The Employment Appeal Tribunal has, this month, provided the first precedent setting analysis of the exemption from TUPE for ‘single specific events or tasks of short term duration’. In this case, reported by Alec Bennett, the EAT looked at whether a one-year contract between a coach operator and a school, to transport school children, came within the exemption.
Jodie Sinclair and Laurie Child provide this month’s employment news round-up, including: details of the Government’s new ‘flexible parental leave’ proposals; the latest on the future of the ‘Fair Deal’ pension policy; proposed changes to Agenda for Change contracts; streamlining of dismissal procedures for senior Local Authority executives; and a summary of the new requirements for independent contractors to the NHS.
The Local Government Lawyer, together with leading law firm Bevan Brittan, recently conducted a survey looking at current practice and attitudes to procurement in local government. More than 100 procurement lawyers and other professionals took part in the survey and the results make for fascinating reading. The supplement covers these and other findings from the survey and includes articles from Bevan Brittan looking in depth at a number of the key issues raised.
The Local Government Secretary, Eric Pickles, announced yesterday (22 November 2012) that 90 projects from over 85 councils have been selected to share in funding from the over-subscribed £250 million Weekly Collection Support Scheme (Scheme). Are you one of the lucky ones? If so, you will need to consider how best to apply any cash awarded from the Scheme from a procurement, legal and VfM perspective.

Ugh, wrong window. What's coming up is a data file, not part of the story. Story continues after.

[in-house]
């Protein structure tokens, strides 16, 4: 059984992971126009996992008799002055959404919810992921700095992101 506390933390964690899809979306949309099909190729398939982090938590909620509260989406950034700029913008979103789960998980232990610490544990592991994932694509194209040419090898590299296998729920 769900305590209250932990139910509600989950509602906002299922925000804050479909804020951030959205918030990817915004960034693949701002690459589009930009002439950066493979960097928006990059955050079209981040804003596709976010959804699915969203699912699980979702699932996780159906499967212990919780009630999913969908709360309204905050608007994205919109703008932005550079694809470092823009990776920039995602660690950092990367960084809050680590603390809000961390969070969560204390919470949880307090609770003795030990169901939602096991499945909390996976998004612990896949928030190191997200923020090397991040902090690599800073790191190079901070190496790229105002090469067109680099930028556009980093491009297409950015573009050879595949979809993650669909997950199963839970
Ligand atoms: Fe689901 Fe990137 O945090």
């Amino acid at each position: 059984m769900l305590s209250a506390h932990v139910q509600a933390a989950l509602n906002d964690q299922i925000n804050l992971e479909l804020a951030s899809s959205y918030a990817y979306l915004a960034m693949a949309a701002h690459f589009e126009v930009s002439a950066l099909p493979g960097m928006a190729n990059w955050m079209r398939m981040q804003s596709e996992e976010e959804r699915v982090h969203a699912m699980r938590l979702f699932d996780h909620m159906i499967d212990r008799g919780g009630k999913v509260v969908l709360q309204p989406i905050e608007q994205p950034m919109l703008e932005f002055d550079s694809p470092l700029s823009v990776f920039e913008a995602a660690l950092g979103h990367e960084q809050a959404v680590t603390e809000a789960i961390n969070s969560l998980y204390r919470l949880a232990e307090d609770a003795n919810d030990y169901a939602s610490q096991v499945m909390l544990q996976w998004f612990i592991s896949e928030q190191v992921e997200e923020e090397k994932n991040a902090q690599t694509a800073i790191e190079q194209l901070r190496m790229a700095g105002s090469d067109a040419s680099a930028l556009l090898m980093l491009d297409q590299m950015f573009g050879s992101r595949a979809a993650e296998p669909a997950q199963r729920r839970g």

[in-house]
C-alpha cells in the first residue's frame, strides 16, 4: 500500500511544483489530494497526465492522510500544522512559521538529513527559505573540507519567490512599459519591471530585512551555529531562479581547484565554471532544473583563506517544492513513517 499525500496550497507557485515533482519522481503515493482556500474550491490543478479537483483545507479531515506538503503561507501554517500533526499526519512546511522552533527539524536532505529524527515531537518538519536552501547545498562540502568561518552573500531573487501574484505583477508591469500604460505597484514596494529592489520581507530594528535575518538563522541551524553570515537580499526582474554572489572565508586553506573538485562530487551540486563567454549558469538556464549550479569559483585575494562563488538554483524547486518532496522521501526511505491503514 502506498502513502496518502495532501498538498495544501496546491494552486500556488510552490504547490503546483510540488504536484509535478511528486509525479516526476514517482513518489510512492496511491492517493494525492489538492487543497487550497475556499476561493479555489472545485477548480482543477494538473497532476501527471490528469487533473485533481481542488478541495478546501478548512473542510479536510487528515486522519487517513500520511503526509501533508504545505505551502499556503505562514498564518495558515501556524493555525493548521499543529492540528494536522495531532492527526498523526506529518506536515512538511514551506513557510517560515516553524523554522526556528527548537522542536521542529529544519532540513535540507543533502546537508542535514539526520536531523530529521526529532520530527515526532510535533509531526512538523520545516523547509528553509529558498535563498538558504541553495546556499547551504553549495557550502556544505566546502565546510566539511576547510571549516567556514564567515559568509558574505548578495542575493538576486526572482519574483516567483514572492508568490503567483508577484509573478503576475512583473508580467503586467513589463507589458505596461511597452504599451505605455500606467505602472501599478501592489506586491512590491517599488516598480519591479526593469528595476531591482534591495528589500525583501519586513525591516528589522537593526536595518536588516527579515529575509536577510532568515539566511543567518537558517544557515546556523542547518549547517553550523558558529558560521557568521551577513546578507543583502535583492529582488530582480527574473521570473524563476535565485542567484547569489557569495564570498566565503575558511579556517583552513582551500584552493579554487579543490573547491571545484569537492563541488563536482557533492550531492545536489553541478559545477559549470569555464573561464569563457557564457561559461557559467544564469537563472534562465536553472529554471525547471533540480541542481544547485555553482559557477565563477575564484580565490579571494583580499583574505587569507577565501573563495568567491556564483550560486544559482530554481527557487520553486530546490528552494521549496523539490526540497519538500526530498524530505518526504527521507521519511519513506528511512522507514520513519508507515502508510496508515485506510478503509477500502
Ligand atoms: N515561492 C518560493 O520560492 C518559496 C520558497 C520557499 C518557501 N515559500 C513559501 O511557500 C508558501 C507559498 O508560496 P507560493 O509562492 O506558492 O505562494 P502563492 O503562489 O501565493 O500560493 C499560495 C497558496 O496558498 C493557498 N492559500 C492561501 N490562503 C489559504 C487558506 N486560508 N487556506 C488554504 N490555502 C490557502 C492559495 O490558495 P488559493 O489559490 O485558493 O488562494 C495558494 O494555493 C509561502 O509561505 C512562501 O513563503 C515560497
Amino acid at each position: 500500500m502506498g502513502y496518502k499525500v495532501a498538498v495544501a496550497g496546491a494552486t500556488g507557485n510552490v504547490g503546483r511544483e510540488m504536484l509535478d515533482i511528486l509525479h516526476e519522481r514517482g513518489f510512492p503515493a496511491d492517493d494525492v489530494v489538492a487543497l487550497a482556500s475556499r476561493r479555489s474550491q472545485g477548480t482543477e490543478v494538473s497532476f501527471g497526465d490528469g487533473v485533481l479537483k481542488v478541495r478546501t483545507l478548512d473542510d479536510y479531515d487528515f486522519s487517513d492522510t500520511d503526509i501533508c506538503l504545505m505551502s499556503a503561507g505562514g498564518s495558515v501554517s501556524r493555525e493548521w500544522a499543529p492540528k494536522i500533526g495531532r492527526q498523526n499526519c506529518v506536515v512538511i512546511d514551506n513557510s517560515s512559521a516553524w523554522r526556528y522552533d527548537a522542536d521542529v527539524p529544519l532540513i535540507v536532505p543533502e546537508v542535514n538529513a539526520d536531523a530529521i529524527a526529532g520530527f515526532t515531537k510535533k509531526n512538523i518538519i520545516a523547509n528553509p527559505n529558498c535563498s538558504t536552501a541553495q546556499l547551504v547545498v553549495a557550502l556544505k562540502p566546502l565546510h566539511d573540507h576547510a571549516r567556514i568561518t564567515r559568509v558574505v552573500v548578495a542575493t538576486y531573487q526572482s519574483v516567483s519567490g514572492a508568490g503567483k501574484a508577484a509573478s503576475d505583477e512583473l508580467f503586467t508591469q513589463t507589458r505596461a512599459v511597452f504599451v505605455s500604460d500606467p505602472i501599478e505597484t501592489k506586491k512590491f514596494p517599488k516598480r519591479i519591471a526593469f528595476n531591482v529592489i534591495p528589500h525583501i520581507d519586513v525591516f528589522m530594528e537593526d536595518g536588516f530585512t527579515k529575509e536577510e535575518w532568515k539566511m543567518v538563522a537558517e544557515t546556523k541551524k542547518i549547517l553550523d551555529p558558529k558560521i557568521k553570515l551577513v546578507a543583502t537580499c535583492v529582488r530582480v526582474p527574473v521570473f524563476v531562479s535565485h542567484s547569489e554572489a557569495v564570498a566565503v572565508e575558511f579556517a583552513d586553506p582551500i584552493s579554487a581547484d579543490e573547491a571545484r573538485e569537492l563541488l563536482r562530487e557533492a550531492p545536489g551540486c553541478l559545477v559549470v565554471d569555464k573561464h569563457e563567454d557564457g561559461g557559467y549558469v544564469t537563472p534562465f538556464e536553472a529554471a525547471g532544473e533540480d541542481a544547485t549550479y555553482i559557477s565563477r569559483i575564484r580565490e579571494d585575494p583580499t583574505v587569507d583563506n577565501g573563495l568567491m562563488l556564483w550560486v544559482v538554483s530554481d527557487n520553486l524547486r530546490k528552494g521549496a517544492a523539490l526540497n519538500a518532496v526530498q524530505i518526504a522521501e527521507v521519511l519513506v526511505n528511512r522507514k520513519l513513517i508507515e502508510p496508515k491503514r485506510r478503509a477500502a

There is much anticipation and expectation for Robert Francis QC’s report into the Mid Staffordshire Inquiry. The latest announcement of delay in the issuing of the report (which is now due in early January) means that it will not live up to its previous billing by the Health Service Journal as “the most important NHS event of 2012”, but it could well make it the headline act of 2013.
As part of the Infrastructure Costs Review programme, the Government has been working with Ofwat and the water industry to understand the impact and causes of the highly cyclical investment profiles in the water sector. HM Treasury published a report on these findings in July 2012.
If you are a public sector body or a supplier to the public sector you are likely to be very familiar with the current EU procurement rules which play a major part in the tendering of public contracts. But are you aware that the EU is in the final stages of negotiations on a new Public Sector Procurement Directive which will radically change the procurement rules which you have probably spent a number of years getting to grips with?
The Employment Appeal Tribunal has revisited the definition of ‘establishment’ in the context of collective consultation over redundancies – can a school be a separate ‘establishment’ or is the correct establishment an education department? This particular case concerned a local authority, but the principles set out by the EAT around the approach to be taken in defining establishments, are of general relevance. Victoria McMeel reports.
This ‘Halloween edition’ of our employment news bulletin is all treat and no tricks, as Mike Smith explains October’s key developments, including: new social media guidelines; some practical points on harassment from the Employment Tribunal; the new ‘shares for rights’ proposals and an update on draft legislation on equal pay audits and equalities.
When is the obligation to consult on collective redundancies triggered? When an organisation is considering a proposal that will inevitably lead to redundancies (such as complete closure of a workplace); or only when that decision has been made and consequential redundancies are proposed? It had been a settled position since 2007, that consultation should start when an employer has made a firm (albeit provisional) proposal that will result in redundancies; but this had been thrown into some doubt recently and, this month, the ECJ declined to provide some much needed clarity. Julian Hoskins traces the case law developments and summarises where we are now.